Stephen B. Weisberg is executive director of the Southern California Coastal Water Research Project where he specializes in the design and implementation of environmental monitoring programs. Dr. Weisberg serves as chair of the Southern California Bight Regional Monitoring Steering Committee, which is responsible for developing regional integrated coastal monitoring for the Southern California Bight. He also serves on the Steering Committee for the U.S. Global Ocean Observing System, the Alliance for Coastal Technology Stakeholder’s Council, and the State of California’s Clean Beaches Task Force. Dr. Weisberg’s current research focuses on evaluating new technologies for enhancing beach water quality monitoring programs, including use of rapid measurement methods and source tracking technology. He received his B.S. in biology from the University of Michigan and his Ph.D. in biology from the University of Delaware.
Marylynn V. Yates is professor of environmental microbiology in the Department of Environmental Sciences and associate executive vice chancellor at the University of California, Riverside. Dr. Yates conducts research in the area of
water and wastewater microbiology. Her current research focuses on contamination of water by human pathogenic microorganisms, especially through use of reclaimed water and biosolids; developing and improving methods to detect microorganisms in environmental samples; persistence of pathogenic microorganisms in the environment, including groundwater; and efficacy of water, wastewater, and biosolids treatment processes to inactivate pathogenic microorganisms. Dr. Yates previously served on the NRC Committee to Improve the U.S. Geological Survey National Water Quality Assessment Program. She received a B.S. in nursing from the University of Wisconsin, Madison; an M.S. in chemistry from the New Mexico Institute of Mining and Technology; and a Ph.D. in microbiology from the University of Arizona.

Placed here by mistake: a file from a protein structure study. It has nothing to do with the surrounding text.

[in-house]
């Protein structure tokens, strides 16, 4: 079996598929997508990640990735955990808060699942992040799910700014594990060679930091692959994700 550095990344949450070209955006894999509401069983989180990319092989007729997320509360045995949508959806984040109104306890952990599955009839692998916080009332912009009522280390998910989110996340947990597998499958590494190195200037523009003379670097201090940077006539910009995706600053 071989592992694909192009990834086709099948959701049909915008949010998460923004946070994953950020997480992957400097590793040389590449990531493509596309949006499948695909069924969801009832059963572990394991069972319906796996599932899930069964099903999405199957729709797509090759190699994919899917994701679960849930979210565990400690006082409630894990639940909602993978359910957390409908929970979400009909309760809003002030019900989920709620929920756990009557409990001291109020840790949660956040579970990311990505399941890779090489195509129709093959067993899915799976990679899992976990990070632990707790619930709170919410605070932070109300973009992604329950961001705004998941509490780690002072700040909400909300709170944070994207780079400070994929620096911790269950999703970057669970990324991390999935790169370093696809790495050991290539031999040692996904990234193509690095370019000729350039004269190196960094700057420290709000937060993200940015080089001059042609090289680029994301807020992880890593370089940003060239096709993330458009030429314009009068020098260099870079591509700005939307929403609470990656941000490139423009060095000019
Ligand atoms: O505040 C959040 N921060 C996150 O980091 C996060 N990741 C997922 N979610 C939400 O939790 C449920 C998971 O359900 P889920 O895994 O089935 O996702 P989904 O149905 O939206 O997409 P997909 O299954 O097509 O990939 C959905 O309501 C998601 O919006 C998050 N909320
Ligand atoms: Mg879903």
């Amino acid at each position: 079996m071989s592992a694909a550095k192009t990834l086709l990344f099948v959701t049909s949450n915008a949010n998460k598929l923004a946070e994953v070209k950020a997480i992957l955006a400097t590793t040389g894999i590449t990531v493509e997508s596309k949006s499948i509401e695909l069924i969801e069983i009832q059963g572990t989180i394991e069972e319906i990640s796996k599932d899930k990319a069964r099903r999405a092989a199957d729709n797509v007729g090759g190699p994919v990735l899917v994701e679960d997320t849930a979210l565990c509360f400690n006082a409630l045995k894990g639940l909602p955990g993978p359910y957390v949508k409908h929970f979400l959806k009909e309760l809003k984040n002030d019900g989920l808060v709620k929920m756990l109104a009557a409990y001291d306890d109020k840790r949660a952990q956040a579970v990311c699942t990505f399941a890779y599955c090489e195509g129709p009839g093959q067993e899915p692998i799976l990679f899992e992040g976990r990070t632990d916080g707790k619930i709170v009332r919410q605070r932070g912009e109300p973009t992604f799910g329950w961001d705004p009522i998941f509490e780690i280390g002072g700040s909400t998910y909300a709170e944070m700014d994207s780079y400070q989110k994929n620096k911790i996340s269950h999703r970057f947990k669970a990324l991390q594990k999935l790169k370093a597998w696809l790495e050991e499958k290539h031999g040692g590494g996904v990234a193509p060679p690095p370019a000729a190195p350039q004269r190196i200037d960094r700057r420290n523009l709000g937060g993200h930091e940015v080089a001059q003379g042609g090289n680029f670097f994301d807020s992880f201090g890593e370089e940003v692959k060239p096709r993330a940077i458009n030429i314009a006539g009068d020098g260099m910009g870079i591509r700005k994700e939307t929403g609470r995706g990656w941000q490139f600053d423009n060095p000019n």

Mark C. Gibson is a program officer at the NRC’s Water Science and Technology Board (WSTB) and was responsible for the completion of this report. After joining the NRC in 1998, he directed the Committee on Drinking Water Contaminants, which released three reports, culminating with Classifying Drinking Water Contaminants for Regulatory Consideration in 2001. He is also directing the Committee on Water Quality Improvement for the Pittsburgh Region and the Committee on Assessing and Valuing the Services of Aquatic and Related Terrestrial Ecosystems for the WSTB. Mr. Gibson received his B.S. in biology from Virginia Polytechnic Institute and State University and his M.S. in environmental science and policy in biology from George Mason University.
Jennifer Kuzma was a senior program officer for the Board on Life Sciences until January 2003. Dr. Kuzma joined the NRC in January 1999 and served as study director for the NRC report, Genetically Modified Pest-Protected Plants (2000). She obtained her Ph.D. in biochemistry from the University of Colorado at Boulder where she worked on the enzymology and molecular biology of isoprene biogenesis from plants and microorganisms.
Seth H. Strongin is a project assistant with the NRC’s Board on Life Sciences. He joined the NRC in 2002 and has supported several NRC committees on projects related to bioterrorism, genomics, and agricultural biotechnology, including the 2002 report Countering Agricultural Bioterrorism. Mr. Strongin received his B.A. in biology, with a concentration in environmental sciences, from American University.